The best known Righteous Gentile honoured by Jews around the world is Raoul Wallenberg, the Swedish diplomat and businessman who rescued around 60000 Hungarian Jews during World War 2.
In July 1944 the Swedish Foreign Ministry, at the request of Jewish and refugee organizations in the USA, sent Wallenberg on a rescue mission to Budapest as an attache to the embassy there.
When Wallenberg reached the Swedish legation in Budapest in July 1944, the campaign against the Jews of Hungary had already been underway for several months. Between May and July 1944, Eichmann and his associates had successfully deported over 400,000 Jews by freight train. Of those deported all but 15,000 were sent directly to the Auschwitz-Birkenau concentration camp in southern Poland. By the time of Wallenberg’s arrival there were only 230,000 Jews remaining in Hungary.
Wallenberg immediately began issuing Swedish ‘protective passports’ (German: Schutz-Pass) with the less well-known diplomats Carl-Ivan Danielsson (1880-1963) and Per Anger (1913-2002). He also set up a series of safe houses placing flags of neutral countries on houses where Jews could seek asylum. He even followed deportation trains, distributing food and clothing and actually pulling some people off the cars along the way.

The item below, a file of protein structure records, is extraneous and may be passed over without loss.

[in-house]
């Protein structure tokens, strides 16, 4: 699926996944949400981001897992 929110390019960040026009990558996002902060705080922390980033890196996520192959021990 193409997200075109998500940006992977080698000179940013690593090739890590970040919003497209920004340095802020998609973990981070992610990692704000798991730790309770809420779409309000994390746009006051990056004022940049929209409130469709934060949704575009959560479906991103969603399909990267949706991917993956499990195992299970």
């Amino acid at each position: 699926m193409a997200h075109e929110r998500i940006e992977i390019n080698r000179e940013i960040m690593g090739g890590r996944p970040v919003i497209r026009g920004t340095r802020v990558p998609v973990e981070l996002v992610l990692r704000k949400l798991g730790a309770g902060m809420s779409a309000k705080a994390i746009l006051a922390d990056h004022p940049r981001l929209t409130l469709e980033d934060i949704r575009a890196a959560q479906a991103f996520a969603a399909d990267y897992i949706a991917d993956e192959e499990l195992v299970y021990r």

When the Soviet army entered Budapest in January 1945, the authorities arrested Wallenberg for espionage and sent him to Moscow. In the early 1950s the Soviet Union announced that he had in fact died of a heart attack in 1947. Several reports later suggested that Wallenberg was still alive, but none was ever confirmed.
It is commonly believed that Wallenberg was executed by the Soviets, who suspected him of spying for the USA.
Memorial of gratitude to Wallenberg on the Pest side of the river Danube, in Szent István Park. The original of this memorial made by Pál Pátzay was erected from public donation on the initiative of the Wallenberg Foundation in 1945. The communist dictatorship demolished it in 1949. The re-erection took place 50 years later from donations, on the initiative of the Wallenberg Statue Committee ’98.
Relief of Wallenberg and inscription in Hungarian: Raoul Wallenberg – The Deputy of the Swedish Nation. From the beginning of July 1944 until January 1945 he coordinated the brave and noble humanitarian activity of the Royal Swedish Embassy in Budapest. He became a legendary hero in that dark period of destruction. May this monument announce our imperishable gratitude in the middle of the city which riddens were protected by his persistent humanity in an inhumane era’s night.
Killing the snake – the monument got this politically neutral title after its demolition, when the sculptor Pál Pátzay had remade it and participated with it in exhibitions. The Wallenberg relief had not yet been put back on it.
Next to the pedestal on black marble tablets the names of those who contributed to the re-erection of the memorial can be seen.